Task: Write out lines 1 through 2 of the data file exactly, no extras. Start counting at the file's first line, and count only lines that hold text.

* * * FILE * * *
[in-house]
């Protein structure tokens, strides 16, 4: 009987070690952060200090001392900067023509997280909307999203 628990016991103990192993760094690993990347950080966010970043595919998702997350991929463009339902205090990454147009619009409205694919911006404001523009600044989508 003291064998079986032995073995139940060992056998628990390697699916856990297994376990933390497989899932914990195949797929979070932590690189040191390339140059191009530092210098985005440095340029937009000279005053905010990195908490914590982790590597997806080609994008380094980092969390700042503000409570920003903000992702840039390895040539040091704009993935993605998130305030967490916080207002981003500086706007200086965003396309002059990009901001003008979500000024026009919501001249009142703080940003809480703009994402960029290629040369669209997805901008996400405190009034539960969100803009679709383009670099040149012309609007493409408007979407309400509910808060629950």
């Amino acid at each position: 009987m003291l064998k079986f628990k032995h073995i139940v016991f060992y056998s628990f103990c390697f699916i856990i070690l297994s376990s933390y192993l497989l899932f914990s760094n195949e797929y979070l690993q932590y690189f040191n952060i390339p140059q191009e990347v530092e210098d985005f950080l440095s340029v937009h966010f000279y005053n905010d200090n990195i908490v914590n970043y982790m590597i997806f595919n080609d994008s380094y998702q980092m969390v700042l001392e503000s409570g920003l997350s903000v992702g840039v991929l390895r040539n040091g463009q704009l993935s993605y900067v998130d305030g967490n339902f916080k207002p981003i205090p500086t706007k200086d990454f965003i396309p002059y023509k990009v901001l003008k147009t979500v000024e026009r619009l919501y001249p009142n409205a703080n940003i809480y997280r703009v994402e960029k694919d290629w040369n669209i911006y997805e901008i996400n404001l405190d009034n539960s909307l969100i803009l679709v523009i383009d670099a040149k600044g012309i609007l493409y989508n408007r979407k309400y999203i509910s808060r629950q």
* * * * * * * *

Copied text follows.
[in-house]
């Protein structure tokens, strides 16, 4: 009987070690952060200090001392900067023509997280909307999203 628990016991103990192993760094690993990347950080966010970043595919998702997350991929463009339902205090990454147009619009409205694919911006404001523009600044989508 003291064998079986032995073995139940060992056998628990390697699916856990297994376990933390497989899932914990195949797929979070932590690189040191390339140059191009530092210098985005440095340029937009000279005053905010990195908490914590982790590597997806080609994008380094980092969390700042503000409570920003903000992702840039390895040539040091704009993935993605998130305030967490916080207002981003500086706007200086965003396309002059990009901001003008979500000024026009919501001249009142703080940003809480703009994402960029290629040369669209997805901008996400405190009034539960969100803009679709383009670099040149012309609007493409408007979407309400509910808060629950």